Value follows user experience (to the suburbs)
For landlords that want to capitalize on current and future suburban market growth, they know it’s not enough to just sit back and wait for millennials to eventually come to them. They have to get proactive and help their tenants get ahead in the talent wars with the amenities, experiences, and technology that employees and recruits have come to expect.
Landlords of suburban office buildings are successful when they’re uber-focused on tenant experience. Landlords in the urban core can rely on neighborhood amenities and experiences that are a stone’s throw away for tenants. Landlords in the suburbs feel more of an urgency to make changes to their property that will impact tenant recruitment and retention – both on the business and employee level.
Here are just a few examples of how landlords are making suburban office enhancements by offering tech-enabled experiences that attract the migrating millennial:
Work/life balance –Talent in the suburbs is as focused on career growth as those in the city, but they’re also prioritizing life experiences that help them unplug and disconnect for mental health and physical wellbeing. National Development leverages our tenant experience app to make sure tenants at The District are aware of all the wellness activities available to them at this 1.2M SF complex in Burlington, MA, such as free yoga, gardening sessions, and bike tune-ups to name a few. Landlords that make it easy for businesses to offer and promote wellness activities onsite will win over the hearts and minds of tenants.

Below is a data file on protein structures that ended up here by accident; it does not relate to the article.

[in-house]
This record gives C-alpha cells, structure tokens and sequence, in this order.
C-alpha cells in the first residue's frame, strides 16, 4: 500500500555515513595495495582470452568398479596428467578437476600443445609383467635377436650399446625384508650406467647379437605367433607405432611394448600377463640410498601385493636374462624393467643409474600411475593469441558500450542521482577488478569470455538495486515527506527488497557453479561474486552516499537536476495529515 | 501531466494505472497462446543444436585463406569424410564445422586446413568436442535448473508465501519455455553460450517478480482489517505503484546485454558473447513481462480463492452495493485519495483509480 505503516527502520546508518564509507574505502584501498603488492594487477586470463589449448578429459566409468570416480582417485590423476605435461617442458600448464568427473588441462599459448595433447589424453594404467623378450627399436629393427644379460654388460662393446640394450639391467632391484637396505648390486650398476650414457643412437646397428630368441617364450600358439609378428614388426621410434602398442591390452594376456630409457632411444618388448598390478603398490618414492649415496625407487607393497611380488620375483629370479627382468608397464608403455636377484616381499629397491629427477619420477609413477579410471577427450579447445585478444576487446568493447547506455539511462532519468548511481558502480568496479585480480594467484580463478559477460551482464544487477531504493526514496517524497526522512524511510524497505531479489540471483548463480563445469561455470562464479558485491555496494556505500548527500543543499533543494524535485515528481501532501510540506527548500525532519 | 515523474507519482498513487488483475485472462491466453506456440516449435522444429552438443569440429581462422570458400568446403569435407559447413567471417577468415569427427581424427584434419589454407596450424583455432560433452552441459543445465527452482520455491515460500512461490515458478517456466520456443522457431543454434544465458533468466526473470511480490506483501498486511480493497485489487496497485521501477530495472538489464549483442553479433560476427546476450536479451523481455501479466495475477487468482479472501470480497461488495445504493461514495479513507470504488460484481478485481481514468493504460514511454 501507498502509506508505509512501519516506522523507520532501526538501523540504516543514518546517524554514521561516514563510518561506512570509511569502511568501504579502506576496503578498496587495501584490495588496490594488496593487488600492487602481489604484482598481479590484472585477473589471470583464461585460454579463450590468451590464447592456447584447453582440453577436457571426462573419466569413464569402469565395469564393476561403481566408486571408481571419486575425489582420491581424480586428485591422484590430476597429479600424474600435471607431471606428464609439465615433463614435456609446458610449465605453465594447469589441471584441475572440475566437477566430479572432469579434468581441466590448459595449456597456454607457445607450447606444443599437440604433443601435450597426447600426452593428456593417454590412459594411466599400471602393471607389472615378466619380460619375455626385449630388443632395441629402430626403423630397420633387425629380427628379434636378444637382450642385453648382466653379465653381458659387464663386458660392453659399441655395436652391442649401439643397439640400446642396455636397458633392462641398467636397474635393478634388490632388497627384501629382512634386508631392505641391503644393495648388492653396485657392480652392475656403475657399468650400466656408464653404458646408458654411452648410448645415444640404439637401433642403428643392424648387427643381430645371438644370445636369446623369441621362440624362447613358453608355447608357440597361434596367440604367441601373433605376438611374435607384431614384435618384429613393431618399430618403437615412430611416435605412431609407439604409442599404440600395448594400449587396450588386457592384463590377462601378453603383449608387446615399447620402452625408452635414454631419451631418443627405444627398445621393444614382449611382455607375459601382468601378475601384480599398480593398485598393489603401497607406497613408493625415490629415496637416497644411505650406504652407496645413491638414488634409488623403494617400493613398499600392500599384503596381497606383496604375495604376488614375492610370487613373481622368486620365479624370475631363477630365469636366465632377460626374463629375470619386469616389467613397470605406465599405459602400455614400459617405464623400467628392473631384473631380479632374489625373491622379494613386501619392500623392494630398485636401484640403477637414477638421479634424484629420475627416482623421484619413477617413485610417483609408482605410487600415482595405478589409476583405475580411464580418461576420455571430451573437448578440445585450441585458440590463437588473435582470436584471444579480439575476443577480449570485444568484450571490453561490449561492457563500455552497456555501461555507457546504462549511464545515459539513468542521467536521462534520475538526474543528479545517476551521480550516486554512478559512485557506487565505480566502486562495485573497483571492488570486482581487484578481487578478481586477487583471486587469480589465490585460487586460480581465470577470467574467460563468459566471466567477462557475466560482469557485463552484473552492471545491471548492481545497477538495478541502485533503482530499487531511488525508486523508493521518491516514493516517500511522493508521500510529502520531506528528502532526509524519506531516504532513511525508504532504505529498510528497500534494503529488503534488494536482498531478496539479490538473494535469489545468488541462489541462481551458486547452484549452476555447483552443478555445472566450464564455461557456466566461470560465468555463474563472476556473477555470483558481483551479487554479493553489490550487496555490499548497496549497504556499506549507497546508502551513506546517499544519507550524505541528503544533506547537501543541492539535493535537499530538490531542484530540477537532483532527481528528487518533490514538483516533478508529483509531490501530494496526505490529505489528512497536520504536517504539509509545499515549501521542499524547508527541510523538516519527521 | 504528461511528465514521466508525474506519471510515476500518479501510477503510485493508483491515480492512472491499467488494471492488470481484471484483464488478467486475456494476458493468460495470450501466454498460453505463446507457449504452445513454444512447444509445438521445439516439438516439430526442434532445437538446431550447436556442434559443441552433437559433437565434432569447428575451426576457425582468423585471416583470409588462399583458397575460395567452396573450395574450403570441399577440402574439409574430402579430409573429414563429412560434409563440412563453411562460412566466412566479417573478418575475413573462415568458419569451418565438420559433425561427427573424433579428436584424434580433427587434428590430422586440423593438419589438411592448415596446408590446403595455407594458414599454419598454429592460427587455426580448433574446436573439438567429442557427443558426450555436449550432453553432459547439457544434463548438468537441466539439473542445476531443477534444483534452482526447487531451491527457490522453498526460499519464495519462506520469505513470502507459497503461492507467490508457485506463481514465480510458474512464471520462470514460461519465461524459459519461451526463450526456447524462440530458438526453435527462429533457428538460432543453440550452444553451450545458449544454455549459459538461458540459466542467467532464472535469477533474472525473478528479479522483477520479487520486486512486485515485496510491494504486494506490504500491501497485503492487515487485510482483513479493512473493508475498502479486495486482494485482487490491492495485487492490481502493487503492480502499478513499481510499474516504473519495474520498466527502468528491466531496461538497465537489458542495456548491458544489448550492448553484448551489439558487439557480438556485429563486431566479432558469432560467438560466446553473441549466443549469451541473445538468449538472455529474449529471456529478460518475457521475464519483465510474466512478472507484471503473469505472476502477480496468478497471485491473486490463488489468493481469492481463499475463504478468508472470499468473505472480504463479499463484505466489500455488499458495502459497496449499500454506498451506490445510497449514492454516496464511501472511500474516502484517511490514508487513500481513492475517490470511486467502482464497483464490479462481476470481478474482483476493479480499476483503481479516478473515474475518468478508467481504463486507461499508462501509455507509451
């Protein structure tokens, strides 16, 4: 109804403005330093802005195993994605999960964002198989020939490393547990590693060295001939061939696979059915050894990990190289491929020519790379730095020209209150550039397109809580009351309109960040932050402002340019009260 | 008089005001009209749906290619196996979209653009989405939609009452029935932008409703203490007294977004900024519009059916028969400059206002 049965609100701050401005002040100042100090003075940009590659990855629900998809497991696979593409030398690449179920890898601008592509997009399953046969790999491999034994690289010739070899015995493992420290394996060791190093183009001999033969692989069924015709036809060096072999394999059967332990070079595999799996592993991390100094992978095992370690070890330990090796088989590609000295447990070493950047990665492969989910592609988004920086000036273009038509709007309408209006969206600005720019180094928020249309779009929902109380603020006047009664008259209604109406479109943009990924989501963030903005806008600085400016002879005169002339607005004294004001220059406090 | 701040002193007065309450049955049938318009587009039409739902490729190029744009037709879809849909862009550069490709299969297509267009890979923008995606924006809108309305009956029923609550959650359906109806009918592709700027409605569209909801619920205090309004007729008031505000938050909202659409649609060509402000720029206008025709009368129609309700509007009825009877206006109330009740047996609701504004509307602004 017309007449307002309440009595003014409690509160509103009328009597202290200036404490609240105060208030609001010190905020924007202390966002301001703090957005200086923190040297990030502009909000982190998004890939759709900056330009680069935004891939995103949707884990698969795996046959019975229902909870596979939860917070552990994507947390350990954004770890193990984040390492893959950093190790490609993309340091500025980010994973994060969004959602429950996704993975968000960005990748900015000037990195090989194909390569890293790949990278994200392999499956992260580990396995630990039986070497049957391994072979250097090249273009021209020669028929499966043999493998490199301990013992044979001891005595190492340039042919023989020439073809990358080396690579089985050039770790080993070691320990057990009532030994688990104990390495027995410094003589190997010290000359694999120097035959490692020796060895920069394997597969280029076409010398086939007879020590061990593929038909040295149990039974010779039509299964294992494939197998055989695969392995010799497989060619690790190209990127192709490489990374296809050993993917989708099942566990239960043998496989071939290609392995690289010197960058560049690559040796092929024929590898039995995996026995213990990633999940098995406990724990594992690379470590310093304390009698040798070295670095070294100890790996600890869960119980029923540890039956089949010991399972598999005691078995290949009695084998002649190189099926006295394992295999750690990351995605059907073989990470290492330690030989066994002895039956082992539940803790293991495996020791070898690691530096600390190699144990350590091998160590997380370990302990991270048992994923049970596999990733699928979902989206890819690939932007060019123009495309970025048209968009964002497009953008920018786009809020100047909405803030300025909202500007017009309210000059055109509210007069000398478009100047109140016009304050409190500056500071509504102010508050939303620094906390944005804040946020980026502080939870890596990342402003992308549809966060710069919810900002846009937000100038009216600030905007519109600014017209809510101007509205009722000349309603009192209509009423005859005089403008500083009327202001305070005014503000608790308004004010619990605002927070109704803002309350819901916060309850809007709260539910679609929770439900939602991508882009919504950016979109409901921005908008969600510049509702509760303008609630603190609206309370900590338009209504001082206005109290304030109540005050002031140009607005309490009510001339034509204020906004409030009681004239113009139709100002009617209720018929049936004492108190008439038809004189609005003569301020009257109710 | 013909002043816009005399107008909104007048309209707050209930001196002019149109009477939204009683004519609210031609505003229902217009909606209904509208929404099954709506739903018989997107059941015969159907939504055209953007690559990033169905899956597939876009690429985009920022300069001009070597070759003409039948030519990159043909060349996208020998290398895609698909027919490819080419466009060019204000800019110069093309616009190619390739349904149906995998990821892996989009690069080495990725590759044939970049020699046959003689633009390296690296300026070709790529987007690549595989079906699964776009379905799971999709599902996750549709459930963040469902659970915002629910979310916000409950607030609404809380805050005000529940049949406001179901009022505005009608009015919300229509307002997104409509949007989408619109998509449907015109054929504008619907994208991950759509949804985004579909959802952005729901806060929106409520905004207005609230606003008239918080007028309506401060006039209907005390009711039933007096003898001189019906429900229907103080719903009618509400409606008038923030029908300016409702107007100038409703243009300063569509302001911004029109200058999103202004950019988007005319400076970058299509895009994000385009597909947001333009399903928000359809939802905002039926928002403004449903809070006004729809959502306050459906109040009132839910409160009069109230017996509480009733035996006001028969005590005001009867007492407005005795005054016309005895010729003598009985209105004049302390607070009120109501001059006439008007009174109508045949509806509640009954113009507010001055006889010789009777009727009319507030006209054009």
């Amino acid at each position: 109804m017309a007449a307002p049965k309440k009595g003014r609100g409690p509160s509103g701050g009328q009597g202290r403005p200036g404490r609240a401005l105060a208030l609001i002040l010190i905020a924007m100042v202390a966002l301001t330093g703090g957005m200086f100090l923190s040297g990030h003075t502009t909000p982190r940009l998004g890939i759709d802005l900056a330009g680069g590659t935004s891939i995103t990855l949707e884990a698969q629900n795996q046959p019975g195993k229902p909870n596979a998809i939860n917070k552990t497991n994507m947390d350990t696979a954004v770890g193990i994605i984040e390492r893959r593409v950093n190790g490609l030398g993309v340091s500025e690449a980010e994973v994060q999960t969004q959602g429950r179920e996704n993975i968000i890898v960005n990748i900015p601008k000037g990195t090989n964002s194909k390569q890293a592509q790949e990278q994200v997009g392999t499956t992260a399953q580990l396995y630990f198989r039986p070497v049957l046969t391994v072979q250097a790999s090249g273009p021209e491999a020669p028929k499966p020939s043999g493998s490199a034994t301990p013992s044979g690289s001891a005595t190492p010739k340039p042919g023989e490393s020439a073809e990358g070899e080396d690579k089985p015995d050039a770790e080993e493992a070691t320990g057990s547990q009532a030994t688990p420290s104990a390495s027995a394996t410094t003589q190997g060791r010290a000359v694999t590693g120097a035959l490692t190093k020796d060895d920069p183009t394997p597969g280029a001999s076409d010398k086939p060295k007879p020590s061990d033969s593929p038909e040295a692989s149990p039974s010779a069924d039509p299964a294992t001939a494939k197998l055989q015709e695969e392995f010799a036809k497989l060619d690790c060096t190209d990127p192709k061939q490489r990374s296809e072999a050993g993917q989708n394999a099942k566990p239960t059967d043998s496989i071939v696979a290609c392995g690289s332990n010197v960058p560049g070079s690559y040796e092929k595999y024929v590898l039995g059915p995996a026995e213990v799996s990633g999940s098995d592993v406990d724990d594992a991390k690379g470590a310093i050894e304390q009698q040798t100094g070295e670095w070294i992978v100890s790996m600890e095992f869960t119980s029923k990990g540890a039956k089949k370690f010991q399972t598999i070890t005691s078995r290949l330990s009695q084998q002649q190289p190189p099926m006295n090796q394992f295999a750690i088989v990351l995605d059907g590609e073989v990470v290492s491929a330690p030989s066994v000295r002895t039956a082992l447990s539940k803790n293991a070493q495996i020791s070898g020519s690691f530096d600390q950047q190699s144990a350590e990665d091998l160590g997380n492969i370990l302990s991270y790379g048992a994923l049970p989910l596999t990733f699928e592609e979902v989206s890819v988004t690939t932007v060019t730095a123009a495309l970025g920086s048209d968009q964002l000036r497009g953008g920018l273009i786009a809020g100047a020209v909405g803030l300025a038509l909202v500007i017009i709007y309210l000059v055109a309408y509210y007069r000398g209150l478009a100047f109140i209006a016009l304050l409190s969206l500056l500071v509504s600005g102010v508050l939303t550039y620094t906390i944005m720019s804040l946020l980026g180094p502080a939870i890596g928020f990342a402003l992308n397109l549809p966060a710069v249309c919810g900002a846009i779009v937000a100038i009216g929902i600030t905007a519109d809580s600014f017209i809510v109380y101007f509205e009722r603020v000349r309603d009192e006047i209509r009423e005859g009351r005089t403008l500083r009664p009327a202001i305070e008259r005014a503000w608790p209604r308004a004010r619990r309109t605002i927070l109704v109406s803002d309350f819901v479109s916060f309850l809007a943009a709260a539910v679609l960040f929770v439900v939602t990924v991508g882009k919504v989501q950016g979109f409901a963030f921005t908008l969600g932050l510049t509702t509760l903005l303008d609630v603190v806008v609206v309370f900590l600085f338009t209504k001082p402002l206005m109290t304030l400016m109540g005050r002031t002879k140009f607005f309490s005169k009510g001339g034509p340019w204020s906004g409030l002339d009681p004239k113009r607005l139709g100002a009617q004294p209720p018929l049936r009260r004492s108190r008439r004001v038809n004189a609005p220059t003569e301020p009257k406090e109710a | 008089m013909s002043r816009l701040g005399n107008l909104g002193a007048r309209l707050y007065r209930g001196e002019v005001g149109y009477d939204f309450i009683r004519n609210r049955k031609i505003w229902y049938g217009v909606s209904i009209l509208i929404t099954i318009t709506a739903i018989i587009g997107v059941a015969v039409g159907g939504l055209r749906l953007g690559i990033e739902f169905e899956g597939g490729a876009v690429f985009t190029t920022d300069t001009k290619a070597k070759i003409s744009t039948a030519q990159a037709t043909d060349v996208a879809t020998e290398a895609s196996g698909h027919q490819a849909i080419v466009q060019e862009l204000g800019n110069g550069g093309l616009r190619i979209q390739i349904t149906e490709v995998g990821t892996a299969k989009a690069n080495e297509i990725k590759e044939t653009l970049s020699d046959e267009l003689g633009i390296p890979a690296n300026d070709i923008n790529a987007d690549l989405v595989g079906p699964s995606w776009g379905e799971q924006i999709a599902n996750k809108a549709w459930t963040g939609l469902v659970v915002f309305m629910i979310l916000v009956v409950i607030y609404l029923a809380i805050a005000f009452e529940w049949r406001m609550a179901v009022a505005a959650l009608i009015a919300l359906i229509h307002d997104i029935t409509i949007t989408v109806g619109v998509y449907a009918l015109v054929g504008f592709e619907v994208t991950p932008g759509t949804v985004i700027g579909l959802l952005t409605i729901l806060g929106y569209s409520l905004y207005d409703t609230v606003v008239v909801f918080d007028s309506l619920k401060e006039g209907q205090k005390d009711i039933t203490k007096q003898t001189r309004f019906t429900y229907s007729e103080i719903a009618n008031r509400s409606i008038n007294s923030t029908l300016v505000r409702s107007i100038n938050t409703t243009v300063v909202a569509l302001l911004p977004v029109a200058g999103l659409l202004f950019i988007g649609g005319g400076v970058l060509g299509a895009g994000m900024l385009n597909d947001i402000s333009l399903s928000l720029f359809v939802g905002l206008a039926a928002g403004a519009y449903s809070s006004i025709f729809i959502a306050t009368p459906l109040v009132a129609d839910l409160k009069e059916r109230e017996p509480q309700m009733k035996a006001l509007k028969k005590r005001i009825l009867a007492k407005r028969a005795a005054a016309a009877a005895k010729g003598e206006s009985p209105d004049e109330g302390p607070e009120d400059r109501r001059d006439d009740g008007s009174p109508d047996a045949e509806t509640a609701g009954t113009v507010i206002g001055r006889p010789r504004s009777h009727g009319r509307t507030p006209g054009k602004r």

Convenience and streamlining second shift – Suburban tenants often can’t walk next door or down the block to pick up their dry cleaning or get their haircut like they can in the city. Landlords are simplifying the tasks and chores that tenants typically accomplish before and after the workday by offering on-demand services via a mobile app for their building. Landlords are also simplifying the biggest second shift time-suck: commuting. For example, Boylston Properties provides tenants of LINX, their 185,000 lab complex in Watertown, MA, with a free shuttle to public transportation – with real-time tracking and everything. This makes tenants lives so much easier and keeps them happier at (and after) work.
Local perks and promotions –Suburban tenants commute in and often bring their own coffee and lunch, but landlords who connect tenants to the local economy through mobile promotions and giveaways will provide an extra treat to help them get through the work week. The Bulfinch Companies is a good example of a landlord making local retail promotions easily accessible and discoverable to their tenants at the Hillsite Building in Needham, MA– everything from discounted massages, to buy-one-get-one free juices, to free trials at local gyms. An added benefit to landlords who make all these promotions more tech-enabled: local retailers will love the added exposure and goodwill by the landlord.
Urban suburban for the win
It’s no surprise that suburban landlords are some of the first to adopt mobile technology that transforms how tenants interact with the property and onsite amenities. They are so focused on always improving the daily work experience for their tenants, which makes it exponentially easier for businesses to recruit and retain the best talent. And at the end of the day, that’s really what it all comes down to for tenants, regardless of office location: talent, talent, talent.